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Injected Nanoparticles Could Enable Sight Beyond Visible Spectrum

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No mammalian photoreceptor can effectively detect light that exceeds 700 nm, and mammals are unable to see near-infrared (NIR) light or to project a NIR image to the brain. To enable the detection of longer wavelength light in mammals, scientists at the University of Massachusetts Medical School, working with colleagues at the University of Science and Technology of China, developed ocular-injectable photoreceptor-binding upconversion nanoparticles (UCNPs). These nanoparticles, which contain the rare-earth elements erbium and ytterbium, can convert low-energy photons from NIR light into higher-energy green light that mammalian eyes can see. The scientists injected the UCNPs into the eyes of mice.

The researchers targeted UCNPs to photoreceptors in mouse eyes by attaching a protein that binds to a sugar molecule on the photoreceptor surface. Then they injected the photoreceptor-binding UCNPs behind the retinas of the mice. Once anchored on the cells, the UCNPs convert NIR into visible, green light.

UMMS scientists develop technology to give night vision to mammals, Gang Han.

Organic nanoparticles in a vial convert invisible near-infrared light to intense blue light, which can easily be seen by human eyes. Courtesy of Gang Han.

To determine whether the injected mice could see and mentally process NIR light, the team conducted several tests. In one test, the researchers placed the mice into a Y-shaped tank of water. One branch of the tank had a platform on which the mice could climb to escape the water. The researchers trained the mice to swim toward visible light in the shape of a triangle, which marked the escape route. A similarly lit circle marked the branch without a platform. Then the researchers replaced the visible light with NIR light. “The mice with the particle injection could see the triangle clearly and swim to it each time, but the mice without the injection could not see or tell the difference between the two shapes,” said professor Gang Han, who is leading the research.

The researchers demonstrated that mice injected with these nanoantennas, in addition to perceiving NIR light, could obtain NIR pattern vision and differentiate between sophisticated shape patterns such as triangles and circles. Treated mice were able to perceive these light patterns even in daylight conditions, indicating that the nanoparticles were working in parallel with conventional daylight vision. Because the nanoantennas and photoreceptors were in close proximity to each other, a low-power NIR LED lamp light was sufficient to activate the UCNPs.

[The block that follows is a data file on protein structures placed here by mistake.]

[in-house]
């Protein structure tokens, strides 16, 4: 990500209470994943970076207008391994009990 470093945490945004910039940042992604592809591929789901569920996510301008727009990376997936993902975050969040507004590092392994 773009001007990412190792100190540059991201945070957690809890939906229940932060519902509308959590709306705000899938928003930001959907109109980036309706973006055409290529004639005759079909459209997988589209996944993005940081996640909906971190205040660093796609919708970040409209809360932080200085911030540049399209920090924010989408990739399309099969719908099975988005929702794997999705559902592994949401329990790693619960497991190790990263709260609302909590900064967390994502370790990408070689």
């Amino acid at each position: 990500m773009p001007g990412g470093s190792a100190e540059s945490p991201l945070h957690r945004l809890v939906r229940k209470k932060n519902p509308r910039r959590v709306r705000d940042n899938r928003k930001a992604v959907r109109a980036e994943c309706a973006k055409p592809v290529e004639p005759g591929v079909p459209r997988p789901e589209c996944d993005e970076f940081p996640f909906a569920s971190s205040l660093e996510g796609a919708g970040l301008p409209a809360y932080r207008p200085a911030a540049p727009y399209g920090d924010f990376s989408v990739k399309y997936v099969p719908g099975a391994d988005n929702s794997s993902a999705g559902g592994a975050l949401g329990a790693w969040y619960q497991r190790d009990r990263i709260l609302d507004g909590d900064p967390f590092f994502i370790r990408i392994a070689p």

Although the UCNPs persisted in the mice’s eyes for at least 10 weeks and did not cause any noticeable side effects, Han wants to improve the safety and sensitivity of the nanomaterials before testing them in humans. “The UCNPs in our published paper are inorganic, and there are some drawbacks there,” he said. “The biocompatibility is not completely clear, and we need to improve the brightness of the nanoparticles for human use.”

The team is experimenting with UCNPs made up of two organic dyes, instead of rare-earth elements. “We’ve shown that we can make organic UCNPs with much improved brightness compared with the inorganic ones,” Han said. These organic nanoparticles can emit either green or blue light. In addition to having improved properties, the organic dyes could also have fewer regulatory hurdles.

One of the next steps for the project might be translating the technology to “man’s best friend.”

“If we had a superdog that could see NIR light, we could project a pattern onto a lawbreaker’s body from a distance, and the dog could catch them without disturbing other people,” Han said. The technology could also have important medical applications, such as treating diseases of the eye. “We’re actually looking at how to use NIR light to release a drug from the UNCPs specifically at the photoreceptors,” he said.

The research was published in Cell ( The research was presented at the American Chemical Society (ACS) Fall 2019 National Meeting & Exposition, Aug. 25-29, in San Diego.

A study in the journal
Cell describes how Gang Han, Ph.D., and colleagues developed technology to give night vision to mammals with an injection that contains nanoantennas, allowing the animals to see light beyond the visual spectrum, into the range of infrared light. Courtesy of UMass Medical School.

October 2019
The branch of medicine involved in the study of the anatomy, functions, diseases and treatments of the eye.
visible spectrum
That region of the electromagnetic spectrum to which the retina is sensitive and by which the eye sees. It extends from about 400 to 750 nm in wavelength.
Research & TechnologyeducationAmericasUniversity of Massachusetts Medical Centerophthalmologylight sourcesmaterialsnear infrared lightNIRphotoreceptorsNIR spectrumvisible spectrummedicalmedicinenanonanoparticlesBiophotonicsBioScan

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